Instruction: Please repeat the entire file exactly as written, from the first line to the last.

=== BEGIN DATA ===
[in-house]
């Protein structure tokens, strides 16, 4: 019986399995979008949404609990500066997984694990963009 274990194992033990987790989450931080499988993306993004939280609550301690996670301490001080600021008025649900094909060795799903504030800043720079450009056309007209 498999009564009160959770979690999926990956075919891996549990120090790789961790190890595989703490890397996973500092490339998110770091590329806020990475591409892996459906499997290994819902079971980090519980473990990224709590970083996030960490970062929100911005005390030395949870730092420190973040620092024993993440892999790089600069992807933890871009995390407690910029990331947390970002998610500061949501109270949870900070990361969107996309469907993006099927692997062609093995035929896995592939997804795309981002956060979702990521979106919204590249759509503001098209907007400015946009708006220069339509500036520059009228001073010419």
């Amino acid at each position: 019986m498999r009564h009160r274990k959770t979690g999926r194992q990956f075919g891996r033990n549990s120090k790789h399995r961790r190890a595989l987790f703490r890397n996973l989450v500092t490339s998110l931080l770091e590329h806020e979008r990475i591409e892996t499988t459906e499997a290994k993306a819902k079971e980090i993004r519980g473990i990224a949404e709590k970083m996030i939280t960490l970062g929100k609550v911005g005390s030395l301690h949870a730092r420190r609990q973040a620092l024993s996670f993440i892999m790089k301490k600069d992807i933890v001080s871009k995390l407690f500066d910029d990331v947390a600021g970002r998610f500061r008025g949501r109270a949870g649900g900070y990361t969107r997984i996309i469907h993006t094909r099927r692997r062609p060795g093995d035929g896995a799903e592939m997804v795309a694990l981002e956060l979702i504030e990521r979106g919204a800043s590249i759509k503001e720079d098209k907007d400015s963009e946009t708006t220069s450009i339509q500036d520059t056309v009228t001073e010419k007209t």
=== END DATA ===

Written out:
[in-house]
């Protein structure tokens, strides 16, 4: 019986399995979008949404609990500066997984694990963009 274990194992033990987790989450931080499988993306993004939280609550301690996670301490001080600021008025649900094909060795799903504030800043720079450009056309007209 498999009564009160959770979690999926990956075919891996549990120090790789961790190890595989703490890397996973500092490339998110770091590329806020990475591409892996459906499997290994819902079971980090519980473990990224709590970083996030960490970062929100911005005390030395949870730092420190973040620092024993993440892999790089600069992807933890871009995390407690910029990331947390970002998610500061949501109270949870900070990361969107996309469907993006099927692997062609093995035929896995592939997804795309981002956060979702990521979106919204590249759509503001098209907007400015946009708006220069339509500036520059009228001073010419």
């Amino acid at each position: 019986m498999r009564h009160r274990k959770t979690g999926r194992q990956f075919g891996r033990n549990s120090k790789h399995r961790r190890a595989l987790f703490r890397n996973l989450v500092t490339s998110l931080l770091e590329h806020e979008r990475i591409e892996t499988t459906e499997a290994k993306a819902k079971e980090i993004r519980g473990i990224a949404e709590k970083m996030i939280t960490l970062g929100k609550v911005g005390s030395l301690h949870a730092r420190r609990q973040a620092l024993s996670f993440i892999m790089k301490k600069d992807i933890v001080s871009k995390l407690f500066d910029d990331v947390a600021g970002r998610f500061r008025g949501r109270a949870g649900g900070y990361t969107r997984i996309i469907h993006t094909r099927r692997r062609p060795g093995d035929g896995a799903e592939m997804v795309a694990l981002e956060l979702i504030e990521r979106g919204a800043s590249i759509k503001e720079d098209k907007d400015s963009e946009t708006t220069s450009i339509q500036d520059t056309v009228t001073e010419k007209t």